The Coons’ business savvy came in handy once they saw that the Kuhlhaus space was available.
“Everyone who sees Kuhlhaus, especially architects, agree that the space in which the gallery is located is an extremely cool space,” Coon explains. “Hence the name. The building is quite old and charming, it has a number of wonderful, large, industrial-type windows, each one with 60 to 90 individual panes of glass. There are also several huge skylights, wood ceilings, and dark concrete floors; the exterior walls are old bricks and what looks like cinder blocks.”
Coon says that former use of the space included an antiques warehouse, boat storage, Packard car dealership, and automotive repair (“you can still see remnants of the parking lines for the repair bays,” he says).
But these days, it’s all about the art.

AUSSIE ART AND MORE
The Coons “inherited” an already-established pool of 19 local artists from Jen Buday, including local favorite Glenn Wolff. Other national artists, from Taos, New Mexico artist Jim Wagner to the likes of Stephen Goodfellow, Sybil Gibson, Rhett Lynch, and Alex Gonzalez, are also represented at Kuhlhaus.
To this North American/Southwestern roster, they’ve added plenty of works from Helen Coon’s homeland.
“We are also featuring what I believe surely is the finest gallery display of Australian Aboriginal art in the entire state,” Coon says, “ranging from bark and canvas paintings to carvings, boomerangs, shields, clubs, spears, and didgeridoos. The artists represented include Sam Tjampitjin, Hansen Boxer, George Milpurrurru, Trevor Nickolls, Cyril James Kerinauia, and many others.”
Paintings, photography, sculpture, ceramics and pottery, jewelry, and textiles are all represented at Kuhlhaus; Coon also says that they are striving to include a broad enough range of prices that virtually everyone can afford something - and they’ve got the room to showcase all of it.
“Fortunately, for the many art lovers out there, we have the wide open spaces to offer a tremendous diversity and selection of art,” Coon explains, “where most galleries may be constrained by space, we are able to display as many as 40 or 50 works by any one artist.”

GREAT LOCAL ART SCENE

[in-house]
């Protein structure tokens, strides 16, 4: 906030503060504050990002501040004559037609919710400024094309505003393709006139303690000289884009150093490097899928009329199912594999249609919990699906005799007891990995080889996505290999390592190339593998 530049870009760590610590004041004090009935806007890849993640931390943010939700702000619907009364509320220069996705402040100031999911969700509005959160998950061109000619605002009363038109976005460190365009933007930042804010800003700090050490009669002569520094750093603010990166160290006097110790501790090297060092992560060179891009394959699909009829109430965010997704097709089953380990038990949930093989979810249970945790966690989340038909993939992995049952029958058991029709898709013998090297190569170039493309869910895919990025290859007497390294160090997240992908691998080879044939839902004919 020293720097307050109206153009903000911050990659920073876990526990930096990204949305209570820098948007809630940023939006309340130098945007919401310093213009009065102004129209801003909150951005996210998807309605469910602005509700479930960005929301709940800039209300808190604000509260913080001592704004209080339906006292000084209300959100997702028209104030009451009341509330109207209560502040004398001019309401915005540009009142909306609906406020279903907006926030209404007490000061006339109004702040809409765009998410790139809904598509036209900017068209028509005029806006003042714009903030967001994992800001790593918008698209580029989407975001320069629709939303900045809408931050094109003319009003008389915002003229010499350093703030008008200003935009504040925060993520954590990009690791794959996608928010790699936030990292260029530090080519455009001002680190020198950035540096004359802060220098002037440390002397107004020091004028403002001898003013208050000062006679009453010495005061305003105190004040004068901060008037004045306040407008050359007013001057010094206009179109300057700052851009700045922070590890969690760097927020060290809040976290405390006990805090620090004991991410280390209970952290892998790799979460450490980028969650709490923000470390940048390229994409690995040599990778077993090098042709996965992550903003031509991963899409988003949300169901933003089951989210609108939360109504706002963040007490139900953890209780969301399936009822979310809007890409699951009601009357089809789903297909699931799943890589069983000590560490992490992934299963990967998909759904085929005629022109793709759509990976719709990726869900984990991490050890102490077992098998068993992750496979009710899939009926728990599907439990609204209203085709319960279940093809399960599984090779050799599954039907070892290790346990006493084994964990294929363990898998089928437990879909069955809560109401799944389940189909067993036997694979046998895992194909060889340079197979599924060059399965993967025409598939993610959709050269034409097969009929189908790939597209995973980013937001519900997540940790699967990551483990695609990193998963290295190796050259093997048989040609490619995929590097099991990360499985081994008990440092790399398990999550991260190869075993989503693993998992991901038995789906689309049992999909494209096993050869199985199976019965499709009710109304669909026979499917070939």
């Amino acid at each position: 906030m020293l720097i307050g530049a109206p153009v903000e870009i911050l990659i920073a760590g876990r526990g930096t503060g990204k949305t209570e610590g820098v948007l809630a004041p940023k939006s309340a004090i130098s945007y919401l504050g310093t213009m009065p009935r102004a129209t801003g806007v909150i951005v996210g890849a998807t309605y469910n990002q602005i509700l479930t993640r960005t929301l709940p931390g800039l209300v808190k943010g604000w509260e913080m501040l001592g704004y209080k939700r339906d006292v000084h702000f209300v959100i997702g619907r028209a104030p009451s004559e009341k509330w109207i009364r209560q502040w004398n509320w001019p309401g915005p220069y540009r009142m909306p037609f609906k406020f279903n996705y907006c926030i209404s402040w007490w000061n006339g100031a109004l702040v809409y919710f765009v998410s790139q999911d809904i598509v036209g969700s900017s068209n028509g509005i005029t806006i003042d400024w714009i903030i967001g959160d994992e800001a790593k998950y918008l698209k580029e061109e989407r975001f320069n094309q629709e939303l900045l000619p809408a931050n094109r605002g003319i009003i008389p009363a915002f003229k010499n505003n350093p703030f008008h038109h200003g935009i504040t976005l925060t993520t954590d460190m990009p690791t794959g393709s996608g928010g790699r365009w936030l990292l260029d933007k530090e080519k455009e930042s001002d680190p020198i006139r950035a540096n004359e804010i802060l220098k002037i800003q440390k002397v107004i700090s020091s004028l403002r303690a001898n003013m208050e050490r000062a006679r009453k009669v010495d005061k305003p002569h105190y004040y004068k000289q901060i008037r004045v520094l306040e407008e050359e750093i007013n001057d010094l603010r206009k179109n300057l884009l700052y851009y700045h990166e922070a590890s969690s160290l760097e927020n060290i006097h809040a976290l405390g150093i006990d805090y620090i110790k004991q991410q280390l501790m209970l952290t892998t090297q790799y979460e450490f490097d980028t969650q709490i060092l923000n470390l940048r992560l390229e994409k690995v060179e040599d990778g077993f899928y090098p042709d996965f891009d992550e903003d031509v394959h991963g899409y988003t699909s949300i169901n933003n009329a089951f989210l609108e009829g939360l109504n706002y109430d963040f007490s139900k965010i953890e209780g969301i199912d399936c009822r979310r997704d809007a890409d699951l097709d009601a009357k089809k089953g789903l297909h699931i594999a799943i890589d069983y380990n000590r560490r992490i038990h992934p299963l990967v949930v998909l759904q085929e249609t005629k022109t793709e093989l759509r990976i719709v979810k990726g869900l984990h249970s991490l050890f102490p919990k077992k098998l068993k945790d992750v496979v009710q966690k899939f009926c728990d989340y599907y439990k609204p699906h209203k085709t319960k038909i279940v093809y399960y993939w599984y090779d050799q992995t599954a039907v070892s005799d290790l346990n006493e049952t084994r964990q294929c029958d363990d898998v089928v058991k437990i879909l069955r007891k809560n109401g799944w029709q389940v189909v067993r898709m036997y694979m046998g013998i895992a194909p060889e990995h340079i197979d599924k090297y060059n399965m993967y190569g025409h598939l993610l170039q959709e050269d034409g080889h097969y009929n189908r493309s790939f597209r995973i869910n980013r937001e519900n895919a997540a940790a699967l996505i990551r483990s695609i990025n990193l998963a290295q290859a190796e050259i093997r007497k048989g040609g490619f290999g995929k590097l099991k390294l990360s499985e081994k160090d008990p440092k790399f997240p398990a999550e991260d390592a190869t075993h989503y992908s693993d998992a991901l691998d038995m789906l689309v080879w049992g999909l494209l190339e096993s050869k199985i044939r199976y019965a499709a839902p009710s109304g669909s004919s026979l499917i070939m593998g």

The Coons’ enthusiasm has been bolstered by their explorations around other galleries in Harbor Springs.
“Our initial reaction to the Harbor Springs art scene is that we have seen some great art that we would be very happy to own in many of the local galleries,” Coon says, “in fact, I calculated recently that we have, in this area, more galleries, relative to population, than Santa Fe, New Mexico, which usually is thought of as the second art capital of the country after New York City. Kuhlhaus certainly intends to do its part to enhance and broaden the diversity of Harbor Springs artistic offerings in every way that we can - we will be working diligently, year round, to find locally and/or to bring to Harbor Springs the best artists we can find.”
Kuhlhaus’ only limitation to date is the fact that the vintage building has no heat - but the Coons plan to hang in there through mid-October, and will decide their fall hours based on the weather and the level of available customers. They’ve got plenty of other plans for Kuhlhaus’ future, too.
“Looking ahead, I think few would dispute that we are fortunate to occupy, so far as I’m aware, the greatest space for a gallery in Northern Michigan,” Coon says. “But our goal is to have visitors to the gallery recognize that the space is the second best feature of the gallery - the first being the excellence and diversity of artistic expression on display itself. And more than anything else, we should like to try to contribute in some major way to our artists’ ability to support their artistic endeavors. Any truly outstanding artist, most especially in sculpture and pottery, who happens to read this and is interested in a possible association with Kuhlhaus is encouraged to contact us.”

Kuhlhaus is located at 294 East Third Street in downtown Harbor Springs (one block north of Main Street), telephone
231-526-4204. They may also be visited on the web at kuhlhausart.com. Call ahead for current hours.